PURPOSE. We investigated the feasibility of glaucoma detection by measuring retinal surface contour variability (RSCV) using optical coherence tomography (OCT). METHODS. The peripapillary region in one eye of each participant was scanned over an 8 × 8 mm area with a swept source OCT prototype. The retinal surface contour was sampled at approximately 1.5- to 3.5-mm radius circles centered on the optic nerve head. The RSCV is defined as the average log value within a middle spatial frequency band of the Fourier transform to the elevation profile of the inner retinal surface. The spatial frequency band was optimized to distinguish glaucoma from normal. Nerve fiber layer thickness (NFLT) was sampled around a 1.7-mm radius circle. Glaucoma severity was assessed by automated static perimetry. RESULTS. We enrolled 17 glaucomatous eyes and 17 healthy eyes. A great majority of the glaucoma group were in the early stage (visual field mean deviation average -2.48 ± 3.73 dB). Significant differences were found for RSCV between glaucoma and control eyes (P < 0.003) at all radii. The area under the receiver operating characteristic curve (AROC = 0.90) of RSCV was best at the 3.5-mm radius. This was not significantly better than NFLT (AROC = 0.84). With the 99% specificity, the glaucoma detection sensitivity was 53% for RSCV and 29% for NFLT (P = 0.13). CONCLUSIONS. Retinal surface contour variability was significantly increased in glaucoma patients. The diagnostic accuracy of RSCV was equal to NFLT in early glaucoma. Since the RSCV detects small-scale focal damage and the average NFLT measures global damage, they provide different diagnostic information that may be synergistic.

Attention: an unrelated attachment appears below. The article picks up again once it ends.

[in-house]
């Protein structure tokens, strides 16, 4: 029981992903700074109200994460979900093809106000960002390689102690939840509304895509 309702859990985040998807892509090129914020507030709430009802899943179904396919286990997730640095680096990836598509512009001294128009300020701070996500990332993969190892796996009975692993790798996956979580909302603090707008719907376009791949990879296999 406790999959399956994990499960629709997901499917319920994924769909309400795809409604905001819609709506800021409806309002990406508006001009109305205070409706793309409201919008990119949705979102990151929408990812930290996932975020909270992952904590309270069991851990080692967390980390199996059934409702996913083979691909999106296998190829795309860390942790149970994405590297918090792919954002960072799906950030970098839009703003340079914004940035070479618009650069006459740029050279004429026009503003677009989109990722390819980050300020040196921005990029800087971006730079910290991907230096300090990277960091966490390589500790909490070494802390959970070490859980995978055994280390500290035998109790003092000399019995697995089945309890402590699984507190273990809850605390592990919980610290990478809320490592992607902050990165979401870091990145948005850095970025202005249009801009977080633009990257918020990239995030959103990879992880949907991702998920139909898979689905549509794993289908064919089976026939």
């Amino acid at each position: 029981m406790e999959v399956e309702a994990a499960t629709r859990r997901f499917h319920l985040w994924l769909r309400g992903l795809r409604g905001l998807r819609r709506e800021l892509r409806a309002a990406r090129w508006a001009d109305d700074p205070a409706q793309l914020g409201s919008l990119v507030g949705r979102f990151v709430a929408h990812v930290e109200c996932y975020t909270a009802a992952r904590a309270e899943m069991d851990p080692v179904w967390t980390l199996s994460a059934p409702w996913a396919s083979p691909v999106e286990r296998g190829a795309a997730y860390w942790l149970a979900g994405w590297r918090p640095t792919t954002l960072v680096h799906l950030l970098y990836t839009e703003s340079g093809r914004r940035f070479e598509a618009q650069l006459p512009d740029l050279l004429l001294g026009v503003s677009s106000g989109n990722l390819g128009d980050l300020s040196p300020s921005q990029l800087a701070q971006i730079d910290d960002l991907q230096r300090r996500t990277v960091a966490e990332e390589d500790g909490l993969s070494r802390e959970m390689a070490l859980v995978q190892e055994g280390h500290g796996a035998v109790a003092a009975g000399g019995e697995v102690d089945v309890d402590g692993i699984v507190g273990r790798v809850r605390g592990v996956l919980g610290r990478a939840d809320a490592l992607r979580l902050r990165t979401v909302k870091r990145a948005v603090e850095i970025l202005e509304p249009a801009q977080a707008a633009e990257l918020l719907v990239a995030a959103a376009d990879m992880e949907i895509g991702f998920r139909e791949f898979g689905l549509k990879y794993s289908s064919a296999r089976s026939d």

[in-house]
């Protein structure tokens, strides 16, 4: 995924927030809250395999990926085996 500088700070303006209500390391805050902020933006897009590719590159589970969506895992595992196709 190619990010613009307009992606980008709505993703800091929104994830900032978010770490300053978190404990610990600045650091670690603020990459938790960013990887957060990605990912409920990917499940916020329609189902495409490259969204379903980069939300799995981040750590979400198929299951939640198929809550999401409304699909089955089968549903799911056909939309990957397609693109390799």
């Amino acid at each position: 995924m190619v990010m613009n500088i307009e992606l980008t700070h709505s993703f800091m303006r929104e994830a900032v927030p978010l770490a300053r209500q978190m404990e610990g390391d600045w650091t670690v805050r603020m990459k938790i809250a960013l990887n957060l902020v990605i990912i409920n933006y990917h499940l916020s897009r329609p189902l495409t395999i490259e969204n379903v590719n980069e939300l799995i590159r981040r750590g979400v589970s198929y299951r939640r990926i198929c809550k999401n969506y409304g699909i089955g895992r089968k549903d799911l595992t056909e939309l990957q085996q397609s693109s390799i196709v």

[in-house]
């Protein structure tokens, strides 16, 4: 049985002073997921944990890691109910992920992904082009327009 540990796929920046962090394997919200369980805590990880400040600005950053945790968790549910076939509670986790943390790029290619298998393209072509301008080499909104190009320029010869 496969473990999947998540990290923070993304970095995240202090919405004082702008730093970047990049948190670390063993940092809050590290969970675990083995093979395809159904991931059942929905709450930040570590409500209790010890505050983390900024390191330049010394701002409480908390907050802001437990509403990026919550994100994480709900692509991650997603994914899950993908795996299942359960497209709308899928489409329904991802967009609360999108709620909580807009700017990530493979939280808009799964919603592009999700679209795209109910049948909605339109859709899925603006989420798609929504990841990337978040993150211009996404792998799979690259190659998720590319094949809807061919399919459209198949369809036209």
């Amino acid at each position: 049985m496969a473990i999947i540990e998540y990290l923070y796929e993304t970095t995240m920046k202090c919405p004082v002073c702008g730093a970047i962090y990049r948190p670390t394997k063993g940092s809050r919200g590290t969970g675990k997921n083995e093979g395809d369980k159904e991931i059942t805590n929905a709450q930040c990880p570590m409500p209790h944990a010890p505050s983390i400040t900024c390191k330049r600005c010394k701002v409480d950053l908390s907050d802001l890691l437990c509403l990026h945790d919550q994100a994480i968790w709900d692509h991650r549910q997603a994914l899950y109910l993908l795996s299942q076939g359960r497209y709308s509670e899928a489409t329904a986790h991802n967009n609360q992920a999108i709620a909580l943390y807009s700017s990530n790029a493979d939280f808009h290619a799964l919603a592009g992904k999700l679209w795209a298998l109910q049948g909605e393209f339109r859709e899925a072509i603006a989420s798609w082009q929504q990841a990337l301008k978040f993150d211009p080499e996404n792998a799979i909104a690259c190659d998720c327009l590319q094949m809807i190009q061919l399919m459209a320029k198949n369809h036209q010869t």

- Nerve fiber layer
- Optical coherence tomography
- Retinal surface contour variability
ASJC Scopus subject areas
- Sensory Systems
- Cellular and Molecular Neuroscience